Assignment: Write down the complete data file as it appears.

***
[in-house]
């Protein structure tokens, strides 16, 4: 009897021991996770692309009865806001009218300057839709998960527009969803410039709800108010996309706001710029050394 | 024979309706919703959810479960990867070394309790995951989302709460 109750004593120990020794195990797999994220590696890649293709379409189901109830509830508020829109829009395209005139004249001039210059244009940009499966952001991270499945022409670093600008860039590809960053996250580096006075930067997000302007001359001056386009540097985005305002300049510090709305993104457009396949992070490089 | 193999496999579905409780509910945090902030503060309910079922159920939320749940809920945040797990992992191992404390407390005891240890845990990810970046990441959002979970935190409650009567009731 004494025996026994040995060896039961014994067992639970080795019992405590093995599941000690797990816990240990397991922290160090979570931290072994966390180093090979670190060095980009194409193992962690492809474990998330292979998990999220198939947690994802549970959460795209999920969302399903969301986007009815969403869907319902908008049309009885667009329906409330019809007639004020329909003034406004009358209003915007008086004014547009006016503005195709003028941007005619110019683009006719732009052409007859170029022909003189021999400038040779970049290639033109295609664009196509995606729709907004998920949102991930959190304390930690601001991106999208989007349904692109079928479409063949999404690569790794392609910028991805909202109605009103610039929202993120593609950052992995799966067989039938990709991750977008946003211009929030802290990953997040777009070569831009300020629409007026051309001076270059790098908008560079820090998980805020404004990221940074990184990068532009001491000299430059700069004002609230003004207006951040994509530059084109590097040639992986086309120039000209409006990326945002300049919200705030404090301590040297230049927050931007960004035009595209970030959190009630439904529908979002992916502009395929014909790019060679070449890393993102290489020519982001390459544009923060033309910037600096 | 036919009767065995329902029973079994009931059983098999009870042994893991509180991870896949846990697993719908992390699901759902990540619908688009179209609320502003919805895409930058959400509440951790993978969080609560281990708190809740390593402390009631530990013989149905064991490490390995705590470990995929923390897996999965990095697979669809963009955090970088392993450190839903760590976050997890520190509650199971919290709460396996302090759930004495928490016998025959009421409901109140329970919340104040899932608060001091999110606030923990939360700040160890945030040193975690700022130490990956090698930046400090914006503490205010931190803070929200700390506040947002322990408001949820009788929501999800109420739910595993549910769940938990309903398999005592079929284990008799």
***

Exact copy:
[in-house]
């Protein structure tokens, strides 16, 4: 009897021991996770692309009865806001009218300057839709998960527009969803410039709800108010996309706001710029050394 | 024979309706919703959810479960990867070394309790995951989302709460 109750004593120990020794195990797999994220590696890649293709379409189901109830509830508020829109829009395209005139004249001039210059244009940009499966952001991270499945022409670093600008860039590809960053996250580096006075930067997000302007001359001056386009540097985005305002300049510090709305993104457009396949992070490089 | 193999496999579905409780509910945090902030503060309910079922159920939320749940809920945040797990992992191992404390407390005891240890845990990810970046990441959002979970935190409650009567009731 004494025996026994040995060896039961014994067992639970080795019992405590093995599941000690797990816990240990397991922290160090979570931290072994966390180093090979670190060095980009194409193992962690492809474990998330292979998990999220198939947690994802549970959460795209999920969302399903969301986007009815969403869907319902908008049309009885667009329906409330019809007639004020329909003034406004009358209003915007008086004014547009006016503005195709003028941007005619110019683009006719732009052409007859170029022909003189021999400038040779970049290639033109295609664009196509995606729709907004998920949102991930959190304390930690601001991106999208989007349904692109079928479409063949999404690569790794392609910028991805909202109605009103610039929202993120593609950052992995799966067989039938990709991750977008946003211009929030802290990953997040777009070569831009300020629409007026051309001076270059790098908008560079820090998980805020404004990221940074990184990068532009001491000299430059700069004002609230003004207006951040994509530059084109590097040639992986086309120039000209409006990326945002300049919200705030404090301590040297230049927050931007960004035009595209970030959190009630439904529908979002992916502009395929014909790019060679070449890393993102290489020519982001390459544009923060033309910037600096 | 036919009767065995329902029973079994009931059983098999009870042994893991509180991870896949846990697993719908992390699901759902990540619908688009179209609320502003919805895409930058959400509440951790993978969080609560281990708190809740390593402390009631530990013989149905064991490490390995705590470990995929923390897996999965990095697979669809963009955090970088392993450190839903760590976050997890520190509650199971919290709460396996302090759930004495928490016998025959009421409901109140329970919340104040899932608060001091999110606030923990939360700040160890945030040193975690700022130490990956090698930046400090914006503490205010931190803070929200700390506040947002322990408001949820009788929501999800109420739910595993549910769940938990309903398999005592079929284990008799």